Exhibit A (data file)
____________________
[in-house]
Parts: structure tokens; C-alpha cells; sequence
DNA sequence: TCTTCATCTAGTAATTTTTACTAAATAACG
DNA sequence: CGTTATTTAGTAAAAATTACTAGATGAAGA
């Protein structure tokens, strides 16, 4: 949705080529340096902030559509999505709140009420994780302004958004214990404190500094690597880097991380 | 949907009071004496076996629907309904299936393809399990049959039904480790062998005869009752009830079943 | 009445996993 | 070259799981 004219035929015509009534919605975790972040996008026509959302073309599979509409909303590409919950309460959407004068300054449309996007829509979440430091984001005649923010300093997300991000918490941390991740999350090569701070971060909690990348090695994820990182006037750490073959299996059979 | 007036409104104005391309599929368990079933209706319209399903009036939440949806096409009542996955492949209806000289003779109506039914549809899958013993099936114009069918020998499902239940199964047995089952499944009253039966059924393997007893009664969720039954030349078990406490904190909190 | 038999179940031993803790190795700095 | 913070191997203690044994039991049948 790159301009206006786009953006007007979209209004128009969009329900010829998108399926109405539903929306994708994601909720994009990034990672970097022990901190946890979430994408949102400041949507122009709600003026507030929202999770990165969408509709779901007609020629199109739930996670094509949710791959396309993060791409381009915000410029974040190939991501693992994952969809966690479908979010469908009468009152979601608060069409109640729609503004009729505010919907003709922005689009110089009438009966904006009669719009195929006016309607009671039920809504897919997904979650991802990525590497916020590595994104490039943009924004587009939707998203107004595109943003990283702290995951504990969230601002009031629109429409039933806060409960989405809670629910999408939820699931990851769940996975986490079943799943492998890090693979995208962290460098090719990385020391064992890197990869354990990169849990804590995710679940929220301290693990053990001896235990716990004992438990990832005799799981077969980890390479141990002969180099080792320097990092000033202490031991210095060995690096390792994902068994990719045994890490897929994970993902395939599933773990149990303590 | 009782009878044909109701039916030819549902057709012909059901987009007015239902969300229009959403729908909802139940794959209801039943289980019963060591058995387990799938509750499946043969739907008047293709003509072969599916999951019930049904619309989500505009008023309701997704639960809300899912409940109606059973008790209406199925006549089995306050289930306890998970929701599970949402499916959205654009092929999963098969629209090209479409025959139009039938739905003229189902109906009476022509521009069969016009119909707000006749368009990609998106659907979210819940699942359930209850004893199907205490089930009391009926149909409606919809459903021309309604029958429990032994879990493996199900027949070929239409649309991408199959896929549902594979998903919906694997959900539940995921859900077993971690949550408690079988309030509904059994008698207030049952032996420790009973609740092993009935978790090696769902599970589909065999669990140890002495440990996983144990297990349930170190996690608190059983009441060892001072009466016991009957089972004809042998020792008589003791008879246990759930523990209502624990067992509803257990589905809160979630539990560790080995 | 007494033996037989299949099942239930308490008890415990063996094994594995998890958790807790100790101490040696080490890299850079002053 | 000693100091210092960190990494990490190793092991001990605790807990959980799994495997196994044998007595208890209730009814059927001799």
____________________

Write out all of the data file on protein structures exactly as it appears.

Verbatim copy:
[in-house]
Parts: structure tokens; C-alpha cells; sequence
DNA sequence: TCTTCATCTAGTAATTTTTACTAAATAACG
DNA sequence: CGTTATTTAGTAAAAATTACTAGATGAAGA
């Protein structure tokens, strides 16, 4: 949705080529340096902030559509999505709140009420994780302004958004214990404190500094690597880097991380 | 949907009071004496076996629907309904299936393809399990049959039904480790062998005869009752009830079943 | 009445996993 | 070259799981 004219035929015509009534919605975790972040996008026509959302073309599979509409909303590409919950309460959407004068300054449309996007829509979440430091984001005649923010300093997300991000918490941390991740999350090569701070971060909690990348090695994820990182006037750490073959299996059979 | 007036409104104005391309599929368990079933209706319209399903009036939440949806096409009542996955492949209806000289003779109506039914549809899958013993099936114009069918020998499902239940199964047995089952499944009253039966059924393997007893009664969720039954030349078990406490904190909190 | 038999179940031993803790190795700095 | 913070191997203690044994039991049948 790159301009206006786009953006007007979209209004128009969009329900010829998108399926109405539903929306994708994601909720994009990034990672970097022990901190946890979430994408949102400041949507122009709600003026507030929202999770990165969408509709779901007609020629199109739930996670094509949710791959396309993060791409381009915000410029974040190939991501693992994952969809966690479908979010469908009468009152979601608060069409109640729609503004009729505010919907003709922005689009110089009438009966904006009669719009195929006016309607009671039920809504897919997904979650991802990525590497916020590595994104490039943009924004587009939707998203107004595109943003990283702290995951504990969230601002009031629109429409039933806060409960989405809670629910999408939820699931990851769940996975986490079943799943492998890090693979995208962290460098090719990385020391064992890197990869354990990169849990804590995710679940929220301290693990053990001896235990716990004992438990990832005799799981077969980890390479141990002969180099080792320097990092000033202490031991210095060995690096390792994902068994990719045994890490897929994970993902395939599933773990149990303590 | 009782009878044909109701039916030819549902057709012909059901987009007015239902969300229009959403729908909802139940794959209801039943289980019963060591058995387990799938509750499946043969739907008047293709003509072969599916999951019930049904619309989500505009008023309701997704639960809300899912409940109606059973008790209406199925006549089995306050289930306890998970929701599970949402499916959205654009092929999963098969629209090209479409025959139009039938739905003229189902109906009476022509521009069969016009119909707000006749368009990609998106659907979210819940699942359930209850004893199907205490089930009391009926149909409606919809459903021309309604029958429990032994879990493996199900027949070929239409649309991408199959896929549902594979998903919906694997959900539940995921859900077993971690949550408690079988309030509904059994008698207030049952032996420790009973609740092993009935978790090696769902599970589909065999669990140890002495440990996983144990297990349930170190996690608190059983009441060892001072009466016991009957089972004809042998020792008589003791008879246990759930523990209502624990067992509803257990589905809160979630539990560790080995 | 007494033996037989299949099942239930308490008890415990063996094994594995998890958790807790100790101490040696080490890299850079002053 | 000693100091210092960190990494990490190793092991001990605790807990959980799994495997196994044998007595208890209730009814059927001799």